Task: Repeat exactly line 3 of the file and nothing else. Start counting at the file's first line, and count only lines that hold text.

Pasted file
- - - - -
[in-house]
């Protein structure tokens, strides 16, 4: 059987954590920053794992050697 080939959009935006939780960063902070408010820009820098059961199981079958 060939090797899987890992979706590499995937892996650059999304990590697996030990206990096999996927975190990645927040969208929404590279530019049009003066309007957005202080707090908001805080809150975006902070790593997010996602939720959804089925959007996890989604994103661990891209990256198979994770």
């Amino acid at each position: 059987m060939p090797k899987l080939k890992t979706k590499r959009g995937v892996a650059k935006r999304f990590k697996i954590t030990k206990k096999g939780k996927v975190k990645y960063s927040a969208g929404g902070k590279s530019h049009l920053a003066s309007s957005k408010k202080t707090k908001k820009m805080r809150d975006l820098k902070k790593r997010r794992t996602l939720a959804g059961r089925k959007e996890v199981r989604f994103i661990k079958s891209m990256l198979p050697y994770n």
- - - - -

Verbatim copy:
């Amino acid at each position: 059987m060939p090797k899987l080939k890992t979706k590499r959009g995937v892996a650059k935006r999304f990590k697996i954590t030990k206990k096999g939780k996927v975190k990645y960063s927040a969208g929404g902070k590279s530019h049009l920053a003066s309007s957005k408010k202080t707090k908001k820009m805080r809150d975006l820098k902070k790593r997010r794992t996602l939720a959804g059961r089925k959007e996890v199981r989604f994103i661990k079958s891209m990256l198979p050697y994770n």